Kellogg Co., the maker of Corn Flakes cereal and Keebler cookies, said third-quarter profit fell 14 percent as it boosted spending to upgrade factories and monitor suppliers more closely. The shares fell the most in three years.
Net income declined to $290 million, or 80 cents a share, from $338 million, or 90 cents, a year earlier, Battle Creek, Michigan-based Kellogg said today in a statement. The average estimate of 20 analysts surveyed by Bloomberg was for 89 cents.
Chief Executive Officer John Bryant said Kellogg will spend an additional $70 million this year to hire about 300 U.S. plant workers and improve quality controls after recalls and factory shutdowns in the past two years. Kellogg’s cost of goods sold rose 9.7 percent to $1.96 billion because of the investments and reinstated incentive payments.
“I am very surprised and disappointed,” David Kolpak, who helps oversee $29.1 billion, including Kellogg shares, at Cleveland-based Victory Capital Management, said in an interview. “It’s becoming clear that they have underinvested in the infrastructure of the company for some time. Now that underinvestment is coming back to bite them.”
Kellogg tumbled 7.6 percent to $49.91 at the close in New York, the biggest decline since November 2008. The shares have fallen 2.3 percent this year.
The company also cut its full-year forecast for earnings per share to as much as $3.33 from a previous projection of a maximum of $3.40. Analysts estimated $3.48. For 2012, the company said it expects earnings per share to rise 2 percent to 4 percent, excluding the effect of currency fluctuations. Kellogg previously had forecast long-term growth of 7 percent to 9 percent, Alexia Howard, an analyst at Sanford C. Bernstein & Co. in New York, said today in a note.
“I know they want to reinvest heavily, but this is much more aggressive than I expected,” Christopher Growe, an analyst at Stifel Nicolaus & Co., said in an interview. The St. Louis-based analyst recommends buying the shares.
Bryant said on a conference call with analysts that a 2009 cost-reduction program “cut too deep” in the U.S. and the company is now adding back employees, increasing factory capacity and improving food quality controls and supplier audits. Bryant was the company’s U.S. chief in 2009.
“We were chasing aggressive productivity goals,” Bryant said in an interview. “We thought we were making sustainable cost reductions, but they were not. We are disappointed, and we are now investing what is appropriate to invest, not just what we can afford to invest.”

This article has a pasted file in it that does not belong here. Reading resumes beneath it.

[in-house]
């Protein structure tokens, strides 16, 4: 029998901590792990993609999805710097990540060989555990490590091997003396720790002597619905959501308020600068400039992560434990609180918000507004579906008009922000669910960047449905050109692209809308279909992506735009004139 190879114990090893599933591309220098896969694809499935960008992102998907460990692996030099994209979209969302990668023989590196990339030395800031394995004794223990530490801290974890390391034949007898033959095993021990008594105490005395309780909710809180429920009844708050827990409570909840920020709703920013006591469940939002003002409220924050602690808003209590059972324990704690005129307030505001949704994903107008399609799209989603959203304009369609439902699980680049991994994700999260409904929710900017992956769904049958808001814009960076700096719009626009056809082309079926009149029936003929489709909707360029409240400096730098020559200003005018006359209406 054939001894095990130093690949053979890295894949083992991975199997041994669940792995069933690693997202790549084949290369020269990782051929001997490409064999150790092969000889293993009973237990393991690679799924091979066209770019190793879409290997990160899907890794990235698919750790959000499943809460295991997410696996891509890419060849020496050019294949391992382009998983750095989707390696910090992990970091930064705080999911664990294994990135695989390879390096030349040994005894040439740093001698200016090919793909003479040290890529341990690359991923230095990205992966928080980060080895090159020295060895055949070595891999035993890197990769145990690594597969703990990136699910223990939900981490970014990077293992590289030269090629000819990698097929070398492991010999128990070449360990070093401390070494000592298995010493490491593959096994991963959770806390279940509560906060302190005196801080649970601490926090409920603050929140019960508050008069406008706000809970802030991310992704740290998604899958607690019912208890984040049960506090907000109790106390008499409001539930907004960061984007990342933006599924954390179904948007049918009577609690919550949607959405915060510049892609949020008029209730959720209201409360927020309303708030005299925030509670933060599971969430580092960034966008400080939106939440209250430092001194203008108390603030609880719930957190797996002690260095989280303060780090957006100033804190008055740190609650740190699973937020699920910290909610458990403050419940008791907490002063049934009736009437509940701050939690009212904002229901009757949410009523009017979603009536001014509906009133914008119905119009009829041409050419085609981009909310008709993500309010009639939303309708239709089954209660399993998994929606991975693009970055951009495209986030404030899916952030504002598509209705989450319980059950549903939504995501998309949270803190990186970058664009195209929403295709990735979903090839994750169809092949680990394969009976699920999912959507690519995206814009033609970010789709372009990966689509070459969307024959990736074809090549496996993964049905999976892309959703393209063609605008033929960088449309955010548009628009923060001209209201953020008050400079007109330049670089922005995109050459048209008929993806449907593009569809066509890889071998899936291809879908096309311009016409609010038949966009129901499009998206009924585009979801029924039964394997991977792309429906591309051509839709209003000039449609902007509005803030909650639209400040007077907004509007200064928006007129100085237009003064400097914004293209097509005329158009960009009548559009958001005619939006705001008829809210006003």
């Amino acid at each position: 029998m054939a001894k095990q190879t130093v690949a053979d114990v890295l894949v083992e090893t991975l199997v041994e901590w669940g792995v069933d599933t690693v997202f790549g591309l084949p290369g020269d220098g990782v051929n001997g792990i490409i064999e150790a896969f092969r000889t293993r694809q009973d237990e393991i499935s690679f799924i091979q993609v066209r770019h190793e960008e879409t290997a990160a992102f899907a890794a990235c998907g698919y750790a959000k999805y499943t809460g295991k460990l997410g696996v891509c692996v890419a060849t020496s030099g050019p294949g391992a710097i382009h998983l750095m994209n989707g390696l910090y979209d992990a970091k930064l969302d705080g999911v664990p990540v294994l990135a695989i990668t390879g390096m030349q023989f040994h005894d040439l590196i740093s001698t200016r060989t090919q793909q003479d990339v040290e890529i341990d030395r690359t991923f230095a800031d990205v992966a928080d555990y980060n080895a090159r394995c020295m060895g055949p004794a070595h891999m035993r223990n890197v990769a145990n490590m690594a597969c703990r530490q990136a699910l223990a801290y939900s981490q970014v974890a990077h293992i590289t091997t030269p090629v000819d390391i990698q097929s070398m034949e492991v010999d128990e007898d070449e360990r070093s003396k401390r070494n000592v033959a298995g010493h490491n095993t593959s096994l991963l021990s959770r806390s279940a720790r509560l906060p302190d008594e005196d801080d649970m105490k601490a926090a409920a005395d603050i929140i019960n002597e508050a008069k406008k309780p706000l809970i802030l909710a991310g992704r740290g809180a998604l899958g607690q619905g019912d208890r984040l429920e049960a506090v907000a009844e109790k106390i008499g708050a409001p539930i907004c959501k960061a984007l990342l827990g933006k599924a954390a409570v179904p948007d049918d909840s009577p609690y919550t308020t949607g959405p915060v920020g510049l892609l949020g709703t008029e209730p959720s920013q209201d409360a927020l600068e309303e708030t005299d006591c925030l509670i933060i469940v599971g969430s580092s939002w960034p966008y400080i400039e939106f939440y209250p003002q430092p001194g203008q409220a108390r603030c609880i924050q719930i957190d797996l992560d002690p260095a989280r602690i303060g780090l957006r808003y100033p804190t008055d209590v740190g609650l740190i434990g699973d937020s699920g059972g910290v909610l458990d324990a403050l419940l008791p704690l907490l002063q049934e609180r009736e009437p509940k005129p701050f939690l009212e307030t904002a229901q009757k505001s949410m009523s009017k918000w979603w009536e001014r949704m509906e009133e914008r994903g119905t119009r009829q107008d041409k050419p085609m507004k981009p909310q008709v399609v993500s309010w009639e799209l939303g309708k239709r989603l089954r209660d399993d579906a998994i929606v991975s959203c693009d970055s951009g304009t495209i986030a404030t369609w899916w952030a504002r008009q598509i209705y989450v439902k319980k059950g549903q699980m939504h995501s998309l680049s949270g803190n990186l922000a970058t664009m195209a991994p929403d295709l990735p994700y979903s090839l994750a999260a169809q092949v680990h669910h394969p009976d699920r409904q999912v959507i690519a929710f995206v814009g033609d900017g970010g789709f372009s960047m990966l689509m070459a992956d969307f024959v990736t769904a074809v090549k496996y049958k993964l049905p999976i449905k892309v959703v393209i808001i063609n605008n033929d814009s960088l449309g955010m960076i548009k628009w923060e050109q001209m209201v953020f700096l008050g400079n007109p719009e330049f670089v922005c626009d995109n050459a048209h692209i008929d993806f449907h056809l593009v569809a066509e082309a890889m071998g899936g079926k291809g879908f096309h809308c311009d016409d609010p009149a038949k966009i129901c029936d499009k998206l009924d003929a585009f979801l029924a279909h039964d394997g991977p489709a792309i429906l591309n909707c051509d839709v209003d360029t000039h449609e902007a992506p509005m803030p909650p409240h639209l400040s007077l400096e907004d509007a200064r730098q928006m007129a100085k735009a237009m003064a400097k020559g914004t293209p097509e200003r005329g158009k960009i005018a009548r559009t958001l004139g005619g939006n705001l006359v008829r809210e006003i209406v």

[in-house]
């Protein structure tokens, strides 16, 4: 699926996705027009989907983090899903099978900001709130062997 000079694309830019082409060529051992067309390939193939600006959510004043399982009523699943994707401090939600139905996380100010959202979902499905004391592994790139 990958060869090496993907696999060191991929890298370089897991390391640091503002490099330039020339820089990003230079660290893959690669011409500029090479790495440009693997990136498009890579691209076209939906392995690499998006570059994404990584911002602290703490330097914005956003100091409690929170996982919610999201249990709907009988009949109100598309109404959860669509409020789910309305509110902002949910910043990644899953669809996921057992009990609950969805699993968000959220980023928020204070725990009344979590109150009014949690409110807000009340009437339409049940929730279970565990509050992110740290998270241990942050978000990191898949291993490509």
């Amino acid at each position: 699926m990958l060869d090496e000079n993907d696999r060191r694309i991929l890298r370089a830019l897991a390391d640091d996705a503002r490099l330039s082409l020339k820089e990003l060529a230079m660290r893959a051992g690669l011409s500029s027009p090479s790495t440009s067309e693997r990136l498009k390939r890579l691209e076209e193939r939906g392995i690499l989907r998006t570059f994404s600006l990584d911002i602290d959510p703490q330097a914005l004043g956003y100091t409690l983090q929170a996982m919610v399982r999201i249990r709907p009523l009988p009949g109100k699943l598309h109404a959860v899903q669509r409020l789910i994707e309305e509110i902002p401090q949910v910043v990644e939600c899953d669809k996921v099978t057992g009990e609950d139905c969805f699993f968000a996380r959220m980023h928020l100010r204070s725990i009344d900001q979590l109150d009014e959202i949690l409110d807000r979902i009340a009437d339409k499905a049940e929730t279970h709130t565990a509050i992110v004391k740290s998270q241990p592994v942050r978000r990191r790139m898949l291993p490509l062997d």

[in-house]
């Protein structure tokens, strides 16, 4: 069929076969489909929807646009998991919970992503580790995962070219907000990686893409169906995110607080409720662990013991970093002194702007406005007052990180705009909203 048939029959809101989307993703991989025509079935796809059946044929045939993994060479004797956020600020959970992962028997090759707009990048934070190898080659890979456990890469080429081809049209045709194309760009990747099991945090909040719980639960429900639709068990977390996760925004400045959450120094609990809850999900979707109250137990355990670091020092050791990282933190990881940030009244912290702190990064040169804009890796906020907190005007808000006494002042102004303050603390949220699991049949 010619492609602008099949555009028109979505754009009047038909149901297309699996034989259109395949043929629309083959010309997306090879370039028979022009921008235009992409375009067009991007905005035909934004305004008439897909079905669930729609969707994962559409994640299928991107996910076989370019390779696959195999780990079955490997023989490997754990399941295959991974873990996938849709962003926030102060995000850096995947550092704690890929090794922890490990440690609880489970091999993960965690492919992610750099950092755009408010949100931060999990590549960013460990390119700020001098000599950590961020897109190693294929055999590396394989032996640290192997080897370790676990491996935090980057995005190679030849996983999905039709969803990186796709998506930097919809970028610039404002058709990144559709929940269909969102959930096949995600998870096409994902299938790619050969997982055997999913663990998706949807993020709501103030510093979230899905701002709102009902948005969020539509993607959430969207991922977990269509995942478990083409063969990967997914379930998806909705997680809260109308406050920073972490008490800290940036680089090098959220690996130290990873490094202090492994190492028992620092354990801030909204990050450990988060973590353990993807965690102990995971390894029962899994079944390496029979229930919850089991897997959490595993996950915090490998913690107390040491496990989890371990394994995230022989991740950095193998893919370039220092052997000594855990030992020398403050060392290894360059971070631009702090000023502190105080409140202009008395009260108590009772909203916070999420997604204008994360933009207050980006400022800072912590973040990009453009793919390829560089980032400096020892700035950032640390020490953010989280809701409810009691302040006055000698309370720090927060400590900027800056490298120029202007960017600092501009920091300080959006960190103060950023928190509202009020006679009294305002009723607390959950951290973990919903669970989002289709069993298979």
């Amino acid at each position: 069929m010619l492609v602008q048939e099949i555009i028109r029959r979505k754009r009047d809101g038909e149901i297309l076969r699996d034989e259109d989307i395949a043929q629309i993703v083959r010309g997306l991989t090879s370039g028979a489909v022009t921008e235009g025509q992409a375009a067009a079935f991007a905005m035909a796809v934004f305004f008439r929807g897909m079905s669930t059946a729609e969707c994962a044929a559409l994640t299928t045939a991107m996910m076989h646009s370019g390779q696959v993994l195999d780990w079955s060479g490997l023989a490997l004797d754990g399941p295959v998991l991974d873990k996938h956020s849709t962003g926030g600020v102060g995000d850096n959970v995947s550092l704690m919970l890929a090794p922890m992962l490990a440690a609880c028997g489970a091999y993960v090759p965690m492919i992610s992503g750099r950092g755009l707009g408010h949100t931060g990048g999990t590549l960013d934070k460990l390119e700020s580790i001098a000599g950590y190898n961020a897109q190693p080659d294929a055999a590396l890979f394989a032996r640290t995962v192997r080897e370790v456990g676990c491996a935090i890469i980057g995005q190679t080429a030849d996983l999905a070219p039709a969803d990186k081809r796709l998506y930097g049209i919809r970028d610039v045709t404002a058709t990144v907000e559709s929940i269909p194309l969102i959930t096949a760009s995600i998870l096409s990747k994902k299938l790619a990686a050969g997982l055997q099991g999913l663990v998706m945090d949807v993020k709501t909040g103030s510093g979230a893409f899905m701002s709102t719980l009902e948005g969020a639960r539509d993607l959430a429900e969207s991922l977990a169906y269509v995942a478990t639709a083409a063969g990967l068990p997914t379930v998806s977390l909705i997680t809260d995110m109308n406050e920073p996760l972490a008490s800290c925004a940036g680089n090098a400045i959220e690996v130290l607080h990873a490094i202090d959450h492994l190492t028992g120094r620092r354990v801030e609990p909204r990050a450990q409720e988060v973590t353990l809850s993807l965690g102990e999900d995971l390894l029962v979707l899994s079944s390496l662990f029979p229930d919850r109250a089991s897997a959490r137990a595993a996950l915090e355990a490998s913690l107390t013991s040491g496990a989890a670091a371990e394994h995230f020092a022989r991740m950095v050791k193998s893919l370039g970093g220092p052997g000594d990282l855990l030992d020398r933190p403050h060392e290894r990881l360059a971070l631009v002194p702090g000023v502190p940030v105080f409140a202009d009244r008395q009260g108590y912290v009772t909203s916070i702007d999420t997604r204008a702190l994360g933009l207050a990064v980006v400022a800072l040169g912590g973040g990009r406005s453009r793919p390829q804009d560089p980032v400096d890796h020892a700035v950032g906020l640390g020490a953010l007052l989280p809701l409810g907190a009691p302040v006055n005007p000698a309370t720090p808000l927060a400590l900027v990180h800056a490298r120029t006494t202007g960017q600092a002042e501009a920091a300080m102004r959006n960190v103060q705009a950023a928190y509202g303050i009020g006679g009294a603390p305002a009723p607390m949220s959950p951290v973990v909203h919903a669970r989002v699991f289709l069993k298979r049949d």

The additional factory spending, recalls, plant closings and reduced profit forecasts of the past two years may cause investors to lose patience, Kolpak said.
“I thought this was a company that consistently managed its business for the long term, but apparently they have made decisions for the short term that are coming back to haunt them,” he said. “At some point investors say, ’Boy, who has a handle on the operations of this company?’”
Third-quarter sales rose 4.9 percent to $3.31 billion. The average estimate of 17 analysts was $3.41 billion. North American cereal sales were little changed in the quarter. International sales increased 2 percent, excluding the impact of currency, fueled by Latin America.
“Reported revenues were slightly light of our expectations, but it sounds like some of it could be timing of shipments to retailers,” Matt Arnold, an analyst at Edward Jones & Co., said in an e-mail. “Turnarounds are rarely in a straight line, and we view these results as a step back in a long-term upward trend.” The Des Peres, Missouri-based analyst recommends buying the shares.
Bryant didn’t say how long the factory-related spending would continue.
“Supply-chain problems take a long time to fix,” Robert Moskow, an analyst at Credit Suisse AG in New York, said in a note to clients today. “It is unclear how long it will take for these investments to get Kellogg’s operational effectiveness back to normal.”